NYC DAs tell Legislature to address deed theft before session end

Homeowners across the state have been impacted by deed theft. State Attorney General Letitia James and state lawmakers have crafted two bills to address the issue head-on.

State Attorney General Letitia James has called for deed theft protections.

State Attorney General Letitia James has called for deed theft protections. Darren McGee/Office of Governor Kathy Hochul

As the legislative session comes to a close, calls are mounting for the Legislature to pass a set of bills making deed theft punishable as a criminal offense and adding protections for homeowners. 

Deed theft occurs when a person takes the title to someone's home without that person’s knowledge or approval, and it has become a prominent issue across the state. In three separate letters sent to the state Senate Majority Leader Andrea Stewart-Cousins and Assembly Speaker Carl Heastie, a diverse set of groups have made the case for the state to bolster deed theft protection to help homeowners. 

The first letter by a coalition of housing, legal and community groups – including New York Communities for Change, New York Housing Conference and New York Legal Assistance Group – who are calling for a bill to make deed theft punishable by criminal charges. “(The) lack of meaningful repercussions emboldens scammers, who have stolen millions of dollars in property and promise from some of the most at-risk communities in New York with impunity,” reads the letter. 

The second letter sent by all five New York City district attorneys along with the Onondaga County DA and other New York City officials – all of whom serve on the state attorney general’s deed theft task force – underscored how communities of color are targets for deed theft. AARP New York sent a third letter to legislative leaders that also underscored how deed theft disproportionately impacts people of color as well as older New Yorkers. AARP shared the sentiment that legislation must be passed to help New Yorkers from getting tricked into signing over a deed when faced with financial strain and the possibility of foreclosure on their properties. “Action must be taken to shield New Yorkers from the economic hardships and burdens that are a result of this unconscionable practice,” reads the AARP letter.

According to the state attorney general's office, the New York City sheriff's office has handled nearly 3,500 deed theft complaints since 2014. In January 2020, state Attorney General Letitia James’ office created an interagency task force to address the growing report of deed theft and received widespread support from elected officials and stakeholders, including New York City Public Advocate Jumaane Williams, Rep. Yvette Clarke and New York City Mayor Eric Adams.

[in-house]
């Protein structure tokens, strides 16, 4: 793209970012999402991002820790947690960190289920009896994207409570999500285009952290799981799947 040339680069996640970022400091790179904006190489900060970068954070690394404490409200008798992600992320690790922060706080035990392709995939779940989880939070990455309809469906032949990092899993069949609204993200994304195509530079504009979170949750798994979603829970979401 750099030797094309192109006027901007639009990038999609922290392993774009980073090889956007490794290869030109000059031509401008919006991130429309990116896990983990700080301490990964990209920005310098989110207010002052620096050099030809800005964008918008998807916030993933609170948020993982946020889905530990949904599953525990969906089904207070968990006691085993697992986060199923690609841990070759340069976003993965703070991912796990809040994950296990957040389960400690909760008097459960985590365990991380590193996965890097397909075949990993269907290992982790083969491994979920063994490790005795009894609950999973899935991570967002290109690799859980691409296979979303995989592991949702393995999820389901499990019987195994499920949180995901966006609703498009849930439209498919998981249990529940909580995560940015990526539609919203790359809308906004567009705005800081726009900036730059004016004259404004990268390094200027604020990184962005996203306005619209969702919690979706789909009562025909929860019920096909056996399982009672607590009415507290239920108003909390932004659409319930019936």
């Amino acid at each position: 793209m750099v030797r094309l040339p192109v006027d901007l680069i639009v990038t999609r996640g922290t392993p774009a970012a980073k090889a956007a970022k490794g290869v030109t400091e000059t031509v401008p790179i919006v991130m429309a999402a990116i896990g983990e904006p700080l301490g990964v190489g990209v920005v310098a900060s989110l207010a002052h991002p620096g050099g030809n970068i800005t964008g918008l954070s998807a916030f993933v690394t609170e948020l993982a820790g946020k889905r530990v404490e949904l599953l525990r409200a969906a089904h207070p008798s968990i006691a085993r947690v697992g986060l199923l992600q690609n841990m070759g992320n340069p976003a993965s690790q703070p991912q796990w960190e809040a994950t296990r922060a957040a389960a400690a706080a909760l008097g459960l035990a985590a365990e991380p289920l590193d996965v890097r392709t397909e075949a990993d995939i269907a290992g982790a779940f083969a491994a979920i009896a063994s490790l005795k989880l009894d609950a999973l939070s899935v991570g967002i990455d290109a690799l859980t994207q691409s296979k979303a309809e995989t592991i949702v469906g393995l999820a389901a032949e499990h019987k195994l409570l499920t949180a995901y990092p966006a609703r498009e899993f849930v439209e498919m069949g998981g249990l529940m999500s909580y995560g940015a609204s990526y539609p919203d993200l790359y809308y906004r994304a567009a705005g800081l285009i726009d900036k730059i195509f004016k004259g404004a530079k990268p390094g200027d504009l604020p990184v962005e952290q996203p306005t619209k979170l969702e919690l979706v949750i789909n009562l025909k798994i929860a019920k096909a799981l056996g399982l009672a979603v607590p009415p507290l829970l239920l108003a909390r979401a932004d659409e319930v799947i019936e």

“Deed theft is a heartless crime foisted on people who worked all their lives to achieve a vital piece of the American Dream, only to have that dream become a nightmare,” James said at the time. 

This year, the state attorney general’s office has worked with lawmakers to introduce two bills aimed at addressing deed theft across the state.  

One bill, sponsored by state Sen. Zellnor Myrie, would make deed theft a crime and ensure the state attorney general’s office has jurisdiction to prosecute it. If implemented, the bill would also extend the statute of limitations for reporting deed theft from five to eight years and grant the state attorney general’s office the jurisdiction to prosecute the crime without a referral. The bill has not been introduced in the Assembly yet, but supporters say support is growing. “Too often, state government has been unable to prevent or prosecute this destructive crime,” Myrie said in April on the introduction of the bill. 

The second bill, sponsored by state Sen. Brian Kavanagh and Assembly Member Helene Weinstein, would provide homeowners and prosecutors with tools to help restore house deeds after the theft. If implemented, the bill would allow prosecutors to file legal actions on properties where a deed theft has taken place, protect victims of deed theft from evictions and expand the Homeowner Equity Theft Prevention Act. The bill passed in the state Senate on Wednesday and is set for review by the Assembly on Thursday. Lawmakers are scheduled to end session and head home for the year after Thursday. The Assembly, at the very least, is expected to stay until Friday.